My secretary isn’t going to be my secretary. ”

XI
“I didn’t expect pre-warmed bed linen,
residues of bodily fluids
sandwich wrappings and cigarette ash.
A hooker and her john
pulling their clothes on
hurried out the door
as we checked into our room.”

XII
“Just out of college
we were sucked in by the price and location,
and were review-skeptics.
OMG, they were right!”

XIII
Dreams are explained.
81/2th Avenue has five lanes
of bumper to bumper, humid traffic.
The beautiful grid
of this flat, granite island,
its horizontals and verticals of space,
are a psychic phenomenon.
I step out from my air conditioned limousine
with tinted windows,
and recognize the facade from the photos:
a fire escape zigzags down the front,
the New Babylon Inn
is backed by a tangerine sunset.
A young price-conscious family with luggage
is staring from the sidewalk.
I walk up and open the glass door
with precision.
They pick up their things and follow.
Management greets me
and my credit card
like a friend back from the dead.




Here is another poem from The Best Australian Poems 2012 edited by John Tranter. It is not that I am not reading anything else at the moment (I am enjoying Radar by Nathan Curnow and Kevin Brophy and hope to get permission to put up some of their work soon) but I did find so much to like in this year’s Best Of.

Geoffrey Lehmann has published seven collections of poetry and a Selected Poems and Collected Poems. He has edited two anthologies of Australian comic verse and co-edited (with Robert Gray) several anthologies of Australian poetry, the most recent being Australian Poetry Since 1788. He has been a member of the Literature Board of the Australia Council and continues to write as a literary reviewer for The Australian newspaper. His poems are widely published, most recently in The New Yorker.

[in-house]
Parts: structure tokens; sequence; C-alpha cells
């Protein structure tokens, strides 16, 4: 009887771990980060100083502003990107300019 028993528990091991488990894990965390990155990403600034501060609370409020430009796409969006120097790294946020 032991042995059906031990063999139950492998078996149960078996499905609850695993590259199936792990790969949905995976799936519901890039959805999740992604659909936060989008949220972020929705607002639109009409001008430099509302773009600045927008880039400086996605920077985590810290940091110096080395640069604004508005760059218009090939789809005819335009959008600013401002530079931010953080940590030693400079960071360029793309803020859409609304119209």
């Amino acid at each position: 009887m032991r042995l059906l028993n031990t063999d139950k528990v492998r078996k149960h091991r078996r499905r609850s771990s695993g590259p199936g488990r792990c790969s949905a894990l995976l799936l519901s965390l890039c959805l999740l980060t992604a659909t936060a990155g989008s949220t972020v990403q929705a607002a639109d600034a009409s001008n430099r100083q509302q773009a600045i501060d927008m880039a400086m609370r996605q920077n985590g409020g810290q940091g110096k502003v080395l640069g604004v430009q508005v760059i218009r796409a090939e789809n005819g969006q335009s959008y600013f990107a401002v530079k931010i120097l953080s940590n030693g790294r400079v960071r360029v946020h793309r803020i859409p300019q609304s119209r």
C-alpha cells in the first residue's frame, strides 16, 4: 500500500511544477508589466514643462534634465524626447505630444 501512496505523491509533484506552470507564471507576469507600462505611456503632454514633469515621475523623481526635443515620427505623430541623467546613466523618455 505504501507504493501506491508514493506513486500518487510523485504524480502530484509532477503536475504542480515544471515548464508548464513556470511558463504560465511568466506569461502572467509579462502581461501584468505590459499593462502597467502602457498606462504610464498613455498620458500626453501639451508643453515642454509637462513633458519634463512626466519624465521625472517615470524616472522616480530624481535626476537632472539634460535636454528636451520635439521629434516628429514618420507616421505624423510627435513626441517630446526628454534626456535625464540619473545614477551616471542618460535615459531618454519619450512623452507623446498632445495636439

Monday, February 4, 2013

Tuesday Poem - Kohlrabi Soup by Jan Owen



Kohlrabi Soup

How it trapped the dust,
the stucco fa├žade of that old square house
the colour of deepest heaven
behind the oleanders’ poisonous pink.
Half the back yard was an offering of scarlet tulips
like a ritual letting of blood.
In the other bed the lymph-coloured kohlrabi
craned on their purple stalks,
slowly gathering the will to walk.

The father, young and newly ill, had begun
in desperation to build a catamaran,
safe outside in the shed.
By five pm, the hemmed-in kitchen was already dim.
She had finally made him the kohlrabi soup
and put it to cool on the bench.
When he came inside,
the babies, latched in their chairs,
were brandishing spoons and shrilling with hunger;
he yanked the plug
of the bakelite radio blaring against the din
and cut the cord with his knife.

Late that night she tiptoed into the kitchen:
the abandoned soup had set to a sinister pond
gravelly-soft as semolina, elastic as phlegm.
It was the exact colour, she saw, of the moonlight
mottling the yard of scattered toys
and the phalanx of triffids beginning to stir.

Over the scene,
a disappointment balloon
was drifting to if and when
the boat would be launched,
the family split,
and the small blue house knocked down.



Another wonderful poem from The Best Australian Poems 2012 - this time by Adelaide poet, Jan Owen.